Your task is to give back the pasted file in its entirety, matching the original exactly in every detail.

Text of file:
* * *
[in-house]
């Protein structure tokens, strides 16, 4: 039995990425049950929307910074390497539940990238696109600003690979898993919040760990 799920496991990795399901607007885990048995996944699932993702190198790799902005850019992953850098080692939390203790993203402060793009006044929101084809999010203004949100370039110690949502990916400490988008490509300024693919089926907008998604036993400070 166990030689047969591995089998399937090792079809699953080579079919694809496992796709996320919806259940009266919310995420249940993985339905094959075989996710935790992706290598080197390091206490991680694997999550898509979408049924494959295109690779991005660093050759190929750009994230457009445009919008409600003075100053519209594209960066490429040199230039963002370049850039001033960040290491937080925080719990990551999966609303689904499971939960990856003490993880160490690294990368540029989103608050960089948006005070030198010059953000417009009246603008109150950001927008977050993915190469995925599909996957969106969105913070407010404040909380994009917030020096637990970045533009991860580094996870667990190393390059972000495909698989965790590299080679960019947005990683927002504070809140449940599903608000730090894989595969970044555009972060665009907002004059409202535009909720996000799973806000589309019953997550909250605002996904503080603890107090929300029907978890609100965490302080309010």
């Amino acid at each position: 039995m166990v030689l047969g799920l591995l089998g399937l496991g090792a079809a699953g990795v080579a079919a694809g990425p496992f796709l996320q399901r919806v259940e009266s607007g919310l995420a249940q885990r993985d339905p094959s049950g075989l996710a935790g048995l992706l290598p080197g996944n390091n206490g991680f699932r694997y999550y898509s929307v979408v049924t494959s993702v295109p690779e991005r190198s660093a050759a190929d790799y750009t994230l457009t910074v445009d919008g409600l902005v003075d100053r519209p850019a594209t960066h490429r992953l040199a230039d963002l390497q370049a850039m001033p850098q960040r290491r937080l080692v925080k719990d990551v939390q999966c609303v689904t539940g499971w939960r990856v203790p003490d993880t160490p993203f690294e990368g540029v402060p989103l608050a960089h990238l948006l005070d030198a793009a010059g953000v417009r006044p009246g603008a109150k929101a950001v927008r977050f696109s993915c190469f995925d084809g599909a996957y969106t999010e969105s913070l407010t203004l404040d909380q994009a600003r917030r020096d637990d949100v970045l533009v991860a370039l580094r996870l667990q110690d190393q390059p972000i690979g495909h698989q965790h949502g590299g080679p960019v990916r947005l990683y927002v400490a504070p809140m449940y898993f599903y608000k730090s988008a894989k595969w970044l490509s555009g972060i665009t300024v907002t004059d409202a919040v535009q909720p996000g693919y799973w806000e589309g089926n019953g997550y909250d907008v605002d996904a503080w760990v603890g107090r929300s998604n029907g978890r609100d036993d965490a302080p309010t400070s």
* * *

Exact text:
[in-house]
């Protein structure tokens, strides 16, 4: 039995990425049950929307910074390497539940990238696109600003690979898993919040760990 799920496991990795399901607007885990048995996944699932993702190198790799902005850019992953850098080692939390203790993203402060793009006044929101084809999010203004949100370039110690949502990916400490988008490509300024693919089926907008998604036993400070 166990030689047969591995089998399937090792079809699953080579079919694809496992796709996320919806259940009266919310995420249940993985339905094959075989996710935790992706290598080197390091206490991680694997999550898509979408049924494959295109690779991005660093050759190929750009994230457009445009919008409600003075100053519209594209960066490429040199230039963002370049850039001033960040290491937080925080719990990551999966609303689904499971939960990856003490993880160490690294990368540029989103608050960089948006005070030198010059953000417009009246603008109150950001927008977050993915190469995925599909996957969106969105913070407010404040909380994009917030020096637990970045533009991860580094996870667990190393390059972000495909698989965790590299080679960019947005990683927002504070809140449940599903608000730090894989595969970044555009972060665009907002004059409202535009909720996000799973806000589309019953997550909250605002996904503080603890107090929300029907978890609100965490302080309010």
């Amino acid at each position: 039995m166990v030689l047969g799920l591995l089998g399937l496991g090792a079809a699953g990795v080579a079919a694809g990425p496992f796709l996320q399901r919806v259940e009266s607007g919310l995420a249940q885990r993985d339905p094959s049950g075989l996710a935790g048995l992706l290598p080197g996944n390091n206490g991680f699932r694997y999550y898509s929307v979408v049924t494959s993702v295109p690779e991005r190198s660093a050759a190929d790799y750009t994230l457009t910074v445009d919008g409600l902005v003075d100053r519209p850019a594209t960066h490429r992953l040199a230039d963002l390497q370049a850039m001033p850098q960040r290491r937080l080692v925080k719990d990551v939390q999966c609303v689904t539940g499971w939960r990856v203790p003490d993880t160490p993203f690294e990368g540029v402060p989103l608050a960089h990238l948006l005070d030198a793009a010059g953000v417009r006044p009246g603008a109150k929101a950001v927008r977050f696109s993915c190469f995925d084809g599909a996957y969106t999010e969105s913070l407010t203004l404040d909380q994009a600003r917030r020096d637990d949100v970045l533009v991860a370039l580094r996870l667990q110690d190393q390059p972000i690979g495909h698989q965790h949502g590299g080679p960019v990916r947005l990683y927002v400490a504070p809140m449940y898993f599903y608000k730090s988008a894989k595969w970044l490509s555009g972060i665009t300024v907002t004059d409202a919040v535009q909720p996000g693919y799973w806000e589309g089926n019953g997550y909250d907008v605002d996904a503080w760990v603890g107090r929300s998604n029907g978890r609100d036993d965490a302080p309010t400070s």